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|Title:||Statistical-Empirical Modelling of Aerofoil Noise Subjected to Leading Edge Serrations and Aerodynamic Identification of Noise Reduction Mechanisms|
|Citation:||22nd AIAA/CEAS Aeroacoustics Conference Lyon, France, (2016)|
|Abstract:||With the objective of reducing the broadband noise, emitted from the interaction of highly turbulent flow and aerofoil leading edge, sinusoidal leading edge serrations were analysed as an effective passive treatment. An extensive aeroacoustic study was performed in order to determine the main influences and interdependencies of factors, such as the Reynolds number (Re), turbulence intensity (Tu), serration amplitude (A/C) and wavelength (λ/C) as well as the angle of attack (AoA) on the noise reduction capability. A statistical-empirical model was developed to predict the overall sound pressure level and noise reduction of a NACA65(12)- 10 aerofoil with and without leading edge serrations in the analysed range of chord-based Reynolds numbers of 2.5·105 ≤ Re ≤ 6·105 and a geometrical angle of attack -10 deg ≤ α ≤ +10 deg. The observed main influencing factors match current research results to a high degree, and were quantified in a systematic order for the first time. Moreover, significant interdependencies of the turbulence intensity and the serration wavelength (Tu·λ/C), as well as the serration wavelength and the angle of attack (λ/C·AoA) were observed, validated and quantified. In order to study the noise reduction mechanisms, Particle Image Velocimetry (PIV) measurements were conducted upstream of the aerofoil leading edge and along the interstices of the leading edge serrations. Velocity, turbulence intensity and vorticity in the plane perpendicular to the main flow direction (y/z plane) were analysed and linked to the acoustic findings. It was observed that a noise reduction is accompanied by a reduction of the turbulence intensity within the serration interstices. The reduction in turbulence intensity is more pronounced with large serration amplitudes. However, the impact of the serration wavelength was found to be no function of the turbulence. It is more likely to be affected acoustically by spanwise de-correlation effects as a response to the incoming gusts.|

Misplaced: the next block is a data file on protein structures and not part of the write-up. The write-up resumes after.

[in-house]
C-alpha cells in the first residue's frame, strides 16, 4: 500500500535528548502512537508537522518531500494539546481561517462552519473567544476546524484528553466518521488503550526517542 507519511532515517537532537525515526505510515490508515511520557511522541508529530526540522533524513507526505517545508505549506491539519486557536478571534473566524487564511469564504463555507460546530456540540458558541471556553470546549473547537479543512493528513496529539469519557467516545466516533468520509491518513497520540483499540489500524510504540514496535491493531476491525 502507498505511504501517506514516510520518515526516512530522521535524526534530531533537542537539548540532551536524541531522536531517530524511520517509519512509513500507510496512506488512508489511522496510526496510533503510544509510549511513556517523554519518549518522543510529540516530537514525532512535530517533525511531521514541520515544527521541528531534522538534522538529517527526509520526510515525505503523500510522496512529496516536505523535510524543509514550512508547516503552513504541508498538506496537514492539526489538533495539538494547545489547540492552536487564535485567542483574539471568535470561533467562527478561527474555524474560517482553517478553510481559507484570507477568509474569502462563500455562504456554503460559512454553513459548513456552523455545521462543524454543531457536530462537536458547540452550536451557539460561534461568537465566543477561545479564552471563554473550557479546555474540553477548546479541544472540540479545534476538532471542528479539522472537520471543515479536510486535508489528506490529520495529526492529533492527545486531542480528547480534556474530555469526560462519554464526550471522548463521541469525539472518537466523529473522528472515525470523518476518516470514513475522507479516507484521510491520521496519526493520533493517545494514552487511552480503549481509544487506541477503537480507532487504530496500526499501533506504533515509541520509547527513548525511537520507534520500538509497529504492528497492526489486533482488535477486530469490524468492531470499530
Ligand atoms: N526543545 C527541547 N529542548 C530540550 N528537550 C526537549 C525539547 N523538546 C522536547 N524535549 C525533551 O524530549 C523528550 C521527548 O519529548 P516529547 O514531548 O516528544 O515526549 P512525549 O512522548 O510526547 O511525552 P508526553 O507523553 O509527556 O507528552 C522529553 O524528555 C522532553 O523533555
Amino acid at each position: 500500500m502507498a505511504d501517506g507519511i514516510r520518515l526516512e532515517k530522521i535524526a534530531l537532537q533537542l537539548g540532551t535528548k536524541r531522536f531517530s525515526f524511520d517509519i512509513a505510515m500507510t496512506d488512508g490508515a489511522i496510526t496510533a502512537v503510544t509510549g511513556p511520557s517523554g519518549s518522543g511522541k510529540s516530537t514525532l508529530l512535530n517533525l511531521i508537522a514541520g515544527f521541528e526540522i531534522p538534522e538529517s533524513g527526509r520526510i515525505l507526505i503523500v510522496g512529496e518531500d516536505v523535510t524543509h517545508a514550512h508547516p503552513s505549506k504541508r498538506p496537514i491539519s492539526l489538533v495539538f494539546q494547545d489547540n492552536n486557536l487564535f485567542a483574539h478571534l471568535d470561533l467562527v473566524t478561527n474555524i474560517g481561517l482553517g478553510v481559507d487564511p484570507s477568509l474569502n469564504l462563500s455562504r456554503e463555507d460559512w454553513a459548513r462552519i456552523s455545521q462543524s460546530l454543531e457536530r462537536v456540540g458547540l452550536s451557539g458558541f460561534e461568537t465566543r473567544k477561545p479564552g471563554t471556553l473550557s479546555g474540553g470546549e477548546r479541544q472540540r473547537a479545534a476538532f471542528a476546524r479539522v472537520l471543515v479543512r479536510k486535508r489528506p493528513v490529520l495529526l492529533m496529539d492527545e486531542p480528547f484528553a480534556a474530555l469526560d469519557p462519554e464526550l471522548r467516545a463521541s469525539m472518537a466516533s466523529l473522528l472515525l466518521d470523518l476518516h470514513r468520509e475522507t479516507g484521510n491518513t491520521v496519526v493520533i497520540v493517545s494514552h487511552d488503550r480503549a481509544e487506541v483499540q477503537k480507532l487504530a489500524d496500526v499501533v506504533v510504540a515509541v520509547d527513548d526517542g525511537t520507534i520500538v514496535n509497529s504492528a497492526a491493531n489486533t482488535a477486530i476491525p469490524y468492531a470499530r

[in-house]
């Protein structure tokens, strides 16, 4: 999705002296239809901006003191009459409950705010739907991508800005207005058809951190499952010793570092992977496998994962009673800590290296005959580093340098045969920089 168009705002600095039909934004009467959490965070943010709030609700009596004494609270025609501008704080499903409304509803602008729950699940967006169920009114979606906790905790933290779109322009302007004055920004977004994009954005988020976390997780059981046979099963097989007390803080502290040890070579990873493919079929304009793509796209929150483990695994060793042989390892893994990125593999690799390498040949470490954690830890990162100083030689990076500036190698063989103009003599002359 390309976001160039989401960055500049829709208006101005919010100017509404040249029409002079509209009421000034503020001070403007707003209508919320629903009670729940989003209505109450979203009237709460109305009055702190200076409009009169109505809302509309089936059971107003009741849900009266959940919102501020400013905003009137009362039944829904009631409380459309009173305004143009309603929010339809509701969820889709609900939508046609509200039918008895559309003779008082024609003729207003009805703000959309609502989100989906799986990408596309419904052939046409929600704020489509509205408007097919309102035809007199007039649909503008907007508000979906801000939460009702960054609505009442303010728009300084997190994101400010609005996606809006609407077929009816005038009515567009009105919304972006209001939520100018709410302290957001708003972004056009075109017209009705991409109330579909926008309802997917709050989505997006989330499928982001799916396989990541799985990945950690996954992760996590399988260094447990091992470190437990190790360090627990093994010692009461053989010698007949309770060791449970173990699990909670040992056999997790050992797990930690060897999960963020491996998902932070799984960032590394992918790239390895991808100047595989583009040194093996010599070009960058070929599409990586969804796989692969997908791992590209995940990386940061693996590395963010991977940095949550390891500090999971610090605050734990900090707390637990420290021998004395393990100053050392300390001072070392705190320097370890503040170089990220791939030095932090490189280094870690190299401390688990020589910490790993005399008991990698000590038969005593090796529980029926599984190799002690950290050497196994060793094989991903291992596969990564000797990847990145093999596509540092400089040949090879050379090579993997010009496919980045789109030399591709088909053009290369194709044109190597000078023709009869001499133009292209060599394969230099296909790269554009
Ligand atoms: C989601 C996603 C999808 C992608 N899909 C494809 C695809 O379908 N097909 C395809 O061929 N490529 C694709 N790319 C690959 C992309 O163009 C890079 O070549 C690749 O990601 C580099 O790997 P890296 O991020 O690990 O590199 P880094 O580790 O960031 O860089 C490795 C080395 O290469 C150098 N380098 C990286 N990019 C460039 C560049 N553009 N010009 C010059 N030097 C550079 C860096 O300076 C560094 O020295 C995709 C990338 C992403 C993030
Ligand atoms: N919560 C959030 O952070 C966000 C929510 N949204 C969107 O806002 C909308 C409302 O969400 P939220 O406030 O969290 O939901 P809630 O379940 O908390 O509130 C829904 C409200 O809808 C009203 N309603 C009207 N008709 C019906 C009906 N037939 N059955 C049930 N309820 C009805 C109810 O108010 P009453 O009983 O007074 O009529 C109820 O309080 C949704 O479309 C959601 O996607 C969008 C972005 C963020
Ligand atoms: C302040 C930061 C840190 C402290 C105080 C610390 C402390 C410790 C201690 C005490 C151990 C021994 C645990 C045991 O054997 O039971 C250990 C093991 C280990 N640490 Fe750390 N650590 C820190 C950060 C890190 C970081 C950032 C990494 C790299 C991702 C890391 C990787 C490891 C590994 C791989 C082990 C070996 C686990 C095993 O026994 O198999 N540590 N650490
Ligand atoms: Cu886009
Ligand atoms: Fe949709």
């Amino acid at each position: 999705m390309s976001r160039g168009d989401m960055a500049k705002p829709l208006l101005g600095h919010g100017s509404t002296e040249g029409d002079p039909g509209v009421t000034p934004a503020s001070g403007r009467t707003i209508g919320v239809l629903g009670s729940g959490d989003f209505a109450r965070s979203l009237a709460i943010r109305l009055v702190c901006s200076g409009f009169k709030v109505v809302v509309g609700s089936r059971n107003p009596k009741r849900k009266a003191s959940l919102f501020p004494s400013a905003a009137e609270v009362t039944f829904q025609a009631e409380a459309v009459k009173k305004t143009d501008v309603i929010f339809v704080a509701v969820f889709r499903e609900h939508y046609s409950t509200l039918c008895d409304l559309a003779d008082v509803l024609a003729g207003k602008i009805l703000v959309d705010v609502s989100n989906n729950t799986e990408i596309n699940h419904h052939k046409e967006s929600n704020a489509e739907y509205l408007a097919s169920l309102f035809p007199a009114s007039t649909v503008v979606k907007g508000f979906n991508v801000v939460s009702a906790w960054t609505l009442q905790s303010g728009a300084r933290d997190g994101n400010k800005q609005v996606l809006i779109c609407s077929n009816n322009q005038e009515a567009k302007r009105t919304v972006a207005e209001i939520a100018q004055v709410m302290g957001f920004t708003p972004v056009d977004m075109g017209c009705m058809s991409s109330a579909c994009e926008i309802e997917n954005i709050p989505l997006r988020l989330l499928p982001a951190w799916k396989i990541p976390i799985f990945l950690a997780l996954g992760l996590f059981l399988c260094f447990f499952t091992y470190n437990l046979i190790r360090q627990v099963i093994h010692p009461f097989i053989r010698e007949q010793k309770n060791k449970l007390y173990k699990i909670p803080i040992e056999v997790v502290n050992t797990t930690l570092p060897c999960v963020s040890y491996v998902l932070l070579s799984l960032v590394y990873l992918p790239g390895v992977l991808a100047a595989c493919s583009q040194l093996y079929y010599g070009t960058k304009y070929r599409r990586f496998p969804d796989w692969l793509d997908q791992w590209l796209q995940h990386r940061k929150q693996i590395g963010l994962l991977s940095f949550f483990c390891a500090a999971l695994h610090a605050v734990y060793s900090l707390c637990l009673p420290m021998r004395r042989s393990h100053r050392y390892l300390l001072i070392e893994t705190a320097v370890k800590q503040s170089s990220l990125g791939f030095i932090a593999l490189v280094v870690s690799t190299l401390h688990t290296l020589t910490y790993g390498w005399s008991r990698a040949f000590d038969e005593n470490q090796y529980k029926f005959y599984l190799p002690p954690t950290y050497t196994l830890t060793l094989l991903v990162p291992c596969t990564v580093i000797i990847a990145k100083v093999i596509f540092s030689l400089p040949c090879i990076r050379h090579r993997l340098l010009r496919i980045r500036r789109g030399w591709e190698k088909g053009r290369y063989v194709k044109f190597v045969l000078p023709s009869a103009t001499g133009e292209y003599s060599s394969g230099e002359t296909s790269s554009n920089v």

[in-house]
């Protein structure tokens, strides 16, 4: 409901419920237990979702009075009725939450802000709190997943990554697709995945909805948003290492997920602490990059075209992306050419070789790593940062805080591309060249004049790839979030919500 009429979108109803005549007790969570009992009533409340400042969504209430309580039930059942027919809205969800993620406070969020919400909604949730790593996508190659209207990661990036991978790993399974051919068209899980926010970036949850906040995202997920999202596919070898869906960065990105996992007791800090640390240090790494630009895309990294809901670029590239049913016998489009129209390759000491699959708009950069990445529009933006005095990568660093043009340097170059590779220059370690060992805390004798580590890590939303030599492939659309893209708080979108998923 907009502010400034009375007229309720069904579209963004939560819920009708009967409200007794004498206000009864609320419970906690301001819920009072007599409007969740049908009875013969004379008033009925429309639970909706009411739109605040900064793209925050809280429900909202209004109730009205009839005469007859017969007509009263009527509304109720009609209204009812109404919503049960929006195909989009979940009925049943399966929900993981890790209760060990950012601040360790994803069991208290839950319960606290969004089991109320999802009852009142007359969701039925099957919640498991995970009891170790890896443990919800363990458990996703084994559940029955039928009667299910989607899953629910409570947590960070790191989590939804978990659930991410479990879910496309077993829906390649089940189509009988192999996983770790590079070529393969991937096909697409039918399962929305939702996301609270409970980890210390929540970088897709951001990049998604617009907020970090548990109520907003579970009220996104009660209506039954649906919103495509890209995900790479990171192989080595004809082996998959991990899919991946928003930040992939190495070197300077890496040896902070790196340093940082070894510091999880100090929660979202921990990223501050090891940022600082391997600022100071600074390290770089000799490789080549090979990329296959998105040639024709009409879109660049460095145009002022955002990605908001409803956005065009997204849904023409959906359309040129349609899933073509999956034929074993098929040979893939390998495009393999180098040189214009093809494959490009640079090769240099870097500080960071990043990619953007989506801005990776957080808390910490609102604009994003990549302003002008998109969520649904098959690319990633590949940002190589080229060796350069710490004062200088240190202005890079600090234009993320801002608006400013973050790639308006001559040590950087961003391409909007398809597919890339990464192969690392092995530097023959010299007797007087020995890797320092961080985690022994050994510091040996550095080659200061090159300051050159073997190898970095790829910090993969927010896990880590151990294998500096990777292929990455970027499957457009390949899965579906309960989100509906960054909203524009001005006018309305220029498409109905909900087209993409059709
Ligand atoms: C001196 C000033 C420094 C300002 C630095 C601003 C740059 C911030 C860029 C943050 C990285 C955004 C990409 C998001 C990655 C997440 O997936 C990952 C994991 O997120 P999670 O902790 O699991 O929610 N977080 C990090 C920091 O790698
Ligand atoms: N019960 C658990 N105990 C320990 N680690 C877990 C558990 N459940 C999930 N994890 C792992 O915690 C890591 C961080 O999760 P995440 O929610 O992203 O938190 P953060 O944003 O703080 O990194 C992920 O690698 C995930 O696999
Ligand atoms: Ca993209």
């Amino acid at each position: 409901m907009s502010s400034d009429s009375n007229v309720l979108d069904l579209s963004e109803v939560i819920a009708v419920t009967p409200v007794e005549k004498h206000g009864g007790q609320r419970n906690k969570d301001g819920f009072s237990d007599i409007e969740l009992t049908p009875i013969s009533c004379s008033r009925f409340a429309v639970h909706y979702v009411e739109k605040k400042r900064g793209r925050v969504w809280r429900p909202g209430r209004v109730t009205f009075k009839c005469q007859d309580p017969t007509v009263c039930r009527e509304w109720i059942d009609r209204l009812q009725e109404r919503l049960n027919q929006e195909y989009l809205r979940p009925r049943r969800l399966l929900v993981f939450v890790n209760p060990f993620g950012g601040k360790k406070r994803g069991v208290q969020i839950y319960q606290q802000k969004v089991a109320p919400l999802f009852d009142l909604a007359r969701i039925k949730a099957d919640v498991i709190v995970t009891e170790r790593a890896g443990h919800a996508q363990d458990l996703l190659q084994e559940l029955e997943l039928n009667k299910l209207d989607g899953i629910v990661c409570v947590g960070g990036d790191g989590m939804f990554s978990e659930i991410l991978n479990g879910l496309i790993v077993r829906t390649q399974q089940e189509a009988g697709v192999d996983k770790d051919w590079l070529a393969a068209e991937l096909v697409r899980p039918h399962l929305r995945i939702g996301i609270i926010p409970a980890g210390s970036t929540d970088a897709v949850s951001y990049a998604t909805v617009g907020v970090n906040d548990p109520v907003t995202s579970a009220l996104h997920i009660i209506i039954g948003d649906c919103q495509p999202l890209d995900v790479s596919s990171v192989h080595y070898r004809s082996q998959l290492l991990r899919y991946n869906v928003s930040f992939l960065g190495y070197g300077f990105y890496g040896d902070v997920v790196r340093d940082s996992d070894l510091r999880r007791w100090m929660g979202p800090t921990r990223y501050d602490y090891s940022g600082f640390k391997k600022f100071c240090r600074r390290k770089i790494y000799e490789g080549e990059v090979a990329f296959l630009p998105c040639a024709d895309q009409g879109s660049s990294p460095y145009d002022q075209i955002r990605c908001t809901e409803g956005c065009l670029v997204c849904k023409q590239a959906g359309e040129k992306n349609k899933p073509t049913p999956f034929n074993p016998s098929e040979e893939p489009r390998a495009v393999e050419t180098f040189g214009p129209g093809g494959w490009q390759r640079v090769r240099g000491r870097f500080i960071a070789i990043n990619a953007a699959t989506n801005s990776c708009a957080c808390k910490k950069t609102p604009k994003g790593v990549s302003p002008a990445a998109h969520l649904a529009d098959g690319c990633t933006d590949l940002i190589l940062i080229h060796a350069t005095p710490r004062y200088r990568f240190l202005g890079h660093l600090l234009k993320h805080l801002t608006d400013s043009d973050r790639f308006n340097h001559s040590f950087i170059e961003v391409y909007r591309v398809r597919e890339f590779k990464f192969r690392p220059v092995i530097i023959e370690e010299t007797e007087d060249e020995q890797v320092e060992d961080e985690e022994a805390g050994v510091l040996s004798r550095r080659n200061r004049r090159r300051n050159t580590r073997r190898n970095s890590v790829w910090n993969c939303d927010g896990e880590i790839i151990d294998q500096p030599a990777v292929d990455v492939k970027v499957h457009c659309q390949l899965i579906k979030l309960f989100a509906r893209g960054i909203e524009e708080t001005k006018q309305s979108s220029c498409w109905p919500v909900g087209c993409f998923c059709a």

|Appears in Collections:||Dept of Mechanical Aerospace and Civil Engineering Research Papers|
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